An English officer is conducting an exam interview with a candidate for the Royal Navy.
Examiner: “Suppose you’re the captain of a tall ship and the wind is blowing you towards the rocks. What would you do?” Sailor: “I’d tack to starboard and ask for more sails.” Examiner: “All right, but what if there’s more wind blowing your ship towards the rocks?” Sailor: “I’d continue to tack to starboard and add another sail.” This went on for a while until the examiner asked impatiently, “Where are you getting all these sails from, son?” Sailor: “The same place you’re getting all that wind from, sir.”
My father was a former enthusiast of balmy weather, marine tranquility, and unruffled yachting. Ironically, he was less than steady-going when it came to operating automotive vehicles. During family trips to the beach in a 1972 Ford station wagon, he would employ his annoying habit of accelerating and slowing down unnecessarily—subsequently “driving” my mother crazy. To be fair, cruise control wasn’t a standard feature in cars until a global oil crisis eventually popularized auto-pilot locomotion, but it fascinated me how psychomotor agitation can manifest itself in unusual ways.
A familiar phrase in recovery-based therapy is “trust the process.” Without asking the obvious question about what exact process we are supposed to be trusting, I would circumvent this platitude and point out that we’re always in process. From circadian rhythms to the planet’s gravitational trajectory that generates oceanic tides, processes are both necessary and unavoidable—regardless of whether you trust them or not. Furthermore, stability is dependent on the consistency of patterns and maintaining temperate velocities within a dynamic range. However, abrupt changes in the weather are sometimes less troublesome than abrupt changes in our emotional barometer. Discovering our optimum range of functioning, both internally and interpersonally, keeps us from treading water in the self-imposed slavery of our insatiable appetites or drowning in conflict.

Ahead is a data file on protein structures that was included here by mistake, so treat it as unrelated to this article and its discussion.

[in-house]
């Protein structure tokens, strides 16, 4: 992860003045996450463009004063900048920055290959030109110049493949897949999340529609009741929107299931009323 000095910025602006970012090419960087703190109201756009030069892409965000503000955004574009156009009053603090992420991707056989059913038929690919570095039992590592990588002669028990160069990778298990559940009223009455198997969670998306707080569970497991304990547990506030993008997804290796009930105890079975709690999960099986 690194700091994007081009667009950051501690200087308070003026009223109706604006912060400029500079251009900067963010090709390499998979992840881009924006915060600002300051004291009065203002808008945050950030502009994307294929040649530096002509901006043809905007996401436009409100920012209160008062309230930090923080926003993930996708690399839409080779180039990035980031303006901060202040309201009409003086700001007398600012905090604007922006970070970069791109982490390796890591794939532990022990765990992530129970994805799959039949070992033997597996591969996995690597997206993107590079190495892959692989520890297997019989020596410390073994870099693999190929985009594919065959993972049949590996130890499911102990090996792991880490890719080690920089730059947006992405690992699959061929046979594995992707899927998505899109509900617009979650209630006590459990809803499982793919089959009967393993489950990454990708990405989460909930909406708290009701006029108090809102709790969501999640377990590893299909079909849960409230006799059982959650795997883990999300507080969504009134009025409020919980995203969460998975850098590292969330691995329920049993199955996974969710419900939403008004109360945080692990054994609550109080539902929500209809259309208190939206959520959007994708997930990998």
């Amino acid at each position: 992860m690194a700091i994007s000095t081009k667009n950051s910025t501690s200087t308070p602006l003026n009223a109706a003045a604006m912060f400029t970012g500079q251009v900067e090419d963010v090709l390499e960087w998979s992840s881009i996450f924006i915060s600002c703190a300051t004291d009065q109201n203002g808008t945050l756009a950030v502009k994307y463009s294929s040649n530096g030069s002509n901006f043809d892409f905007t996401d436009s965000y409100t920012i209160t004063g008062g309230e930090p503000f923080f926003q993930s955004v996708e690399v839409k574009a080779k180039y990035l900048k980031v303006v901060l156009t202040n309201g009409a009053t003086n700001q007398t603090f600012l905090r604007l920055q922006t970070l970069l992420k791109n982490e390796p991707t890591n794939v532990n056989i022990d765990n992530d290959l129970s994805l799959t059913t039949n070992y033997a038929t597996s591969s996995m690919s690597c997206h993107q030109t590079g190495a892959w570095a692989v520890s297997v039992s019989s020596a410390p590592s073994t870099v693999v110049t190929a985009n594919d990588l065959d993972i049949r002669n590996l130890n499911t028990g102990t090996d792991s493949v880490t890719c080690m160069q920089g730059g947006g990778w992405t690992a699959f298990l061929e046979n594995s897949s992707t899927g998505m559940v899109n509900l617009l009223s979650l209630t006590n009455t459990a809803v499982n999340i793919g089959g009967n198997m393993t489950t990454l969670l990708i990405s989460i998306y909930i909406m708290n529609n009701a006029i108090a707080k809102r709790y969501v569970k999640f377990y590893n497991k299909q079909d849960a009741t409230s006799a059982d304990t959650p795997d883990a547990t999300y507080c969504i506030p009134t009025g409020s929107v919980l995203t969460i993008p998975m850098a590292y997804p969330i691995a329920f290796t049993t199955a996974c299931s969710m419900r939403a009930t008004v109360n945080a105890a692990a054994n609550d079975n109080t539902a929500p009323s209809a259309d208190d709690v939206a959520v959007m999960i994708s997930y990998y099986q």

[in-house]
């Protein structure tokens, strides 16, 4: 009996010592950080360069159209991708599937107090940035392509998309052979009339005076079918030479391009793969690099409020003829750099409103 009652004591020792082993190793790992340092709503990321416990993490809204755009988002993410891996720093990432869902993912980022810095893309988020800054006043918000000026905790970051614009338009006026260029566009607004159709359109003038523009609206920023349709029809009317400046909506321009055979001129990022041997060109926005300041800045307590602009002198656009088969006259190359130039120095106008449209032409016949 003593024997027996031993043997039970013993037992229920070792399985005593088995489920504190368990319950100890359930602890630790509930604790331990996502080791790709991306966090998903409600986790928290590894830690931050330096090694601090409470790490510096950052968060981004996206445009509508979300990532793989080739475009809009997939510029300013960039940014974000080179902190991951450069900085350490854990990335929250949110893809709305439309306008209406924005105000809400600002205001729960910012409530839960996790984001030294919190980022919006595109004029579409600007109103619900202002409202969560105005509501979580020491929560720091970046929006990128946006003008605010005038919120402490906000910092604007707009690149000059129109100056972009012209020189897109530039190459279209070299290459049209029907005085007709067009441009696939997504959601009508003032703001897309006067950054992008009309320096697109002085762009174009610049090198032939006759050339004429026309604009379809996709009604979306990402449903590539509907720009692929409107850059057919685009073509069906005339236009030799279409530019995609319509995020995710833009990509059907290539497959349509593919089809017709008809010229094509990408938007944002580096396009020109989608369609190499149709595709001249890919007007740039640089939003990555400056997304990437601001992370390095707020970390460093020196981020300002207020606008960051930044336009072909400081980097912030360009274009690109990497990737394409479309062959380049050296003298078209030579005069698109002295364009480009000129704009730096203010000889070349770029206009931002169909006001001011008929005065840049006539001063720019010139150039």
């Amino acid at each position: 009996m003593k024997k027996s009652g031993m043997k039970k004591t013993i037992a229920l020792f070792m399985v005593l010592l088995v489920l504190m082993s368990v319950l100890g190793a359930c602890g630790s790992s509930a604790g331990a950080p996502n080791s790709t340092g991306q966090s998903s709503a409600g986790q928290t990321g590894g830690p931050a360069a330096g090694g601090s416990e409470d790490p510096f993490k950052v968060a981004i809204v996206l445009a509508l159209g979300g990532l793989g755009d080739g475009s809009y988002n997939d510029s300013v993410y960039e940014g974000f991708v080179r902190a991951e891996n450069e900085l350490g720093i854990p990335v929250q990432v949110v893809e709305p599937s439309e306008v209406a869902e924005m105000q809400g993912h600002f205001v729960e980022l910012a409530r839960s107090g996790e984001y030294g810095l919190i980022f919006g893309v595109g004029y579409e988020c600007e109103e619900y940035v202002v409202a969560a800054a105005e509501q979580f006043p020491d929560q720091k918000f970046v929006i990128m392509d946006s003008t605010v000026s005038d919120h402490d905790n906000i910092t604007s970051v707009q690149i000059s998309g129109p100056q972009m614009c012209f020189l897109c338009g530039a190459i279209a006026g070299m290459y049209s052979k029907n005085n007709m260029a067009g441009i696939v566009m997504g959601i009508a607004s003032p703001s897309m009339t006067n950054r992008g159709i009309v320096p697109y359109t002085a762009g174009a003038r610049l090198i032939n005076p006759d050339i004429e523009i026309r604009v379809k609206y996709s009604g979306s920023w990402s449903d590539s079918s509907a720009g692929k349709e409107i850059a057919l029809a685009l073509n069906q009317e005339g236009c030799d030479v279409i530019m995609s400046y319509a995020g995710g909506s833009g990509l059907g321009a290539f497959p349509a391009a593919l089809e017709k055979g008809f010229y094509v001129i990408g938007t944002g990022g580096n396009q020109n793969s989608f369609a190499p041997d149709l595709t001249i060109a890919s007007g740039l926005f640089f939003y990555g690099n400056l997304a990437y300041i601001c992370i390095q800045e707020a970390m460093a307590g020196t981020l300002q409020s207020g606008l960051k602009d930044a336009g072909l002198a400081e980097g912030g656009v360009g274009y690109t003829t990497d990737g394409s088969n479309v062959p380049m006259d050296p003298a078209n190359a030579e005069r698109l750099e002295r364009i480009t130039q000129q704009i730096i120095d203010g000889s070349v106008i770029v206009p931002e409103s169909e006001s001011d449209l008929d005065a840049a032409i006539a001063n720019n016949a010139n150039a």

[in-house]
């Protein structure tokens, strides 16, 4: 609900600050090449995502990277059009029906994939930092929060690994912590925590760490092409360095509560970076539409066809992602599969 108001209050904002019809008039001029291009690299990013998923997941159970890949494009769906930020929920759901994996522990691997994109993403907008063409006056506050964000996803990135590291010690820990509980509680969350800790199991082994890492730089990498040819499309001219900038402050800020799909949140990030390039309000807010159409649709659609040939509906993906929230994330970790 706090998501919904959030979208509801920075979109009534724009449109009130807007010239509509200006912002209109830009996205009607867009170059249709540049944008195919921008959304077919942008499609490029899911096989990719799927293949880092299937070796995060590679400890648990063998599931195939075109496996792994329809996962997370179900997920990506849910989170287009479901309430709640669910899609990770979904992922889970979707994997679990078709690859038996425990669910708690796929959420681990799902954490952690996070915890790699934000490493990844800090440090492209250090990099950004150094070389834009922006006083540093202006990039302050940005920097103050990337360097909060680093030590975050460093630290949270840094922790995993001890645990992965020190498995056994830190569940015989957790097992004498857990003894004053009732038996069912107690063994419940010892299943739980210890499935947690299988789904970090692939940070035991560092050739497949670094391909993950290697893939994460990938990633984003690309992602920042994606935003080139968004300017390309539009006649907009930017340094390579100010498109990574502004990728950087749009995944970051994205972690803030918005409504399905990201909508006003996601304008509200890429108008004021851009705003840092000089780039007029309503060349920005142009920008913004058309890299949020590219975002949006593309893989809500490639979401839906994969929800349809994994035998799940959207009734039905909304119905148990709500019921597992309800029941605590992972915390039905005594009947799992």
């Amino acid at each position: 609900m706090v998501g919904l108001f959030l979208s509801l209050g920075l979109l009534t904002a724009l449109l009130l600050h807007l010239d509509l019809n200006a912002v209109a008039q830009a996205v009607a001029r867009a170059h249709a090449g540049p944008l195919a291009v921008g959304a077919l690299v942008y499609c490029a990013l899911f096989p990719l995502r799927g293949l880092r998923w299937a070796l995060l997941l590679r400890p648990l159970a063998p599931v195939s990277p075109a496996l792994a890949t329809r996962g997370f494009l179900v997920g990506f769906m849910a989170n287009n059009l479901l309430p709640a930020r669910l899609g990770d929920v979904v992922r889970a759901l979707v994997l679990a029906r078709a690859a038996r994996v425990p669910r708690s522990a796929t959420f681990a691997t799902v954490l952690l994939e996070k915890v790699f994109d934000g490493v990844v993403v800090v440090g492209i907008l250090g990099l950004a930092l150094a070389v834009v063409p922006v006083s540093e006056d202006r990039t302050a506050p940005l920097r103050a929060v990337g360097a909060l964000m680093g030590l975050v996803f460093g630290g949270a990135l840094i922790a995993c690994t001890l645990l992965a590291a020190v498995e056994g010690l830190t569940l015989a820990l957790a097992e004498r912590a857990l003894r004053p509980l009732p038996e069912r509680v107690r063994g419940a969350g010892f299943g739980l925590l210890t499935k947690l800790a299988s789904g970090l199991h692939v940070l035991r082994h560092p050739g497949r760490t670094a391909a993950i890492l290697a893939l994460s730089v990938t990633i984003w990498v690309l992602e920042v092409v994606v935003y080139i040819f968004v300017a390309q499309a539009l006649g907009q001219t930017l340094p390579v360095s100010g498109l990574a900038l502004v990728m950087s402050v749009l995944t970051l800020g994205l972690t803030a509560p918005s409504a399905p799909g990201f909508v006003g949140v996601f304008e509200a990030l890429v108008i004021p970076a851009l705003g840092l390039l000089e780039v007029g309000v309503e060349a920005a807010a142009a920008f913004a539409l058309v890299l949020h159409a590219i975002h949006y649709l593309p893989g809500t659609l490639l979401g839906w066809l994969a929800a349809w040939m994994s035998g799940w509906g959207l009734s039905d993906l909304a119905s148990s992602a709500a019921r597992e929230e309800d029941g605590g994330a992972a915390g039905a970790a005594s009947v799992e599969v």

Pathology is generally determined by the amount of friction you create for yourself or others over time. It’s better to know in advance what you can realistically manage before heading for the tempestuous waves of overcommitment. Mental hygiene is just as important as your dental hygiene, and taking time to concede the limitations of resilience will allow you to prioritize solutions before capsizing in the wake of oncoming stressors. For example, you could blame Poseidon for inundating you with unmanageable tsunamis, but it might be worth acknowledging the physics of plate tectonics, the reality of unpredictable circumstances, and how to prepare for navigating the inlets of future trauma.
If Cthulhu devours your sails while the wind continues to blow you towards the rocks, you may need to man the oars at a steadier pace to keep your vessel away from unceasing winds.